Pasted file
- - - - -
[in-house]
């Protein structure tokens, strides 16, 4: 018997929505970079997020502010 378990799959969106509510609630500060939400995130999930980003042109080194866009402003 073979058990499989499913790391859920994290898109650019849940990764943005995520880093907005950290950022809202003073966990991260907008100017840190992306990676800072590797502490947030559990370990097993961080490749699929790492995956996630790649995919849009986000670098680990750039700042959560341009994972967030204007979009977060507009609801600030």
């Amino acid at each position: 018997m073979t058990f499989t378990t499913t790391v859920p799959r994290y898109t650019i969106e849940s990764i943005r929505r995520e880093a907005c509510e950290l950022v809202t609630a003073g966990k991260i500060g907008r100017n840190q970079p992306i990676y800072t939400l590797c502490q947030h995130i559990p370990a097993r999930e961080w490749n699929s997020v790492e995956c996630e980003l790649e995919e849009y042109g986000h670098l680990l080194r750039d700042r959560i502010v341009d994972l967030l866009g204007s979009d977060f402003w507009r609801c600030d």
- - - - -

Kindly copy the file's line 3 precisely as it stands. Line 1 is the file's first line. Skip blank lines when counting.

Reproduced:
């Amino acid at each position: 018997m073979t058990f499989t378990t499913t790391v859920p799959r994290y898109t650019i969106e849940s990764i943005r929505r995520e880093a907005c509510e950290l950022v809202t609630a003073g966990k991260i500060g907008r100017n840190q970079p992306i990676y800072t939400l590797c502490q947030h995130i559990p370990a097993r999930e961080w490749n699929s997020v790492e995956c996630e980003l790649e995919e849009y042109g986000h670098l680990l080194r750039d700042r959560i502010v341009d994972l967030l866009g204007s979009d977060f402003w507009r609801c600030d």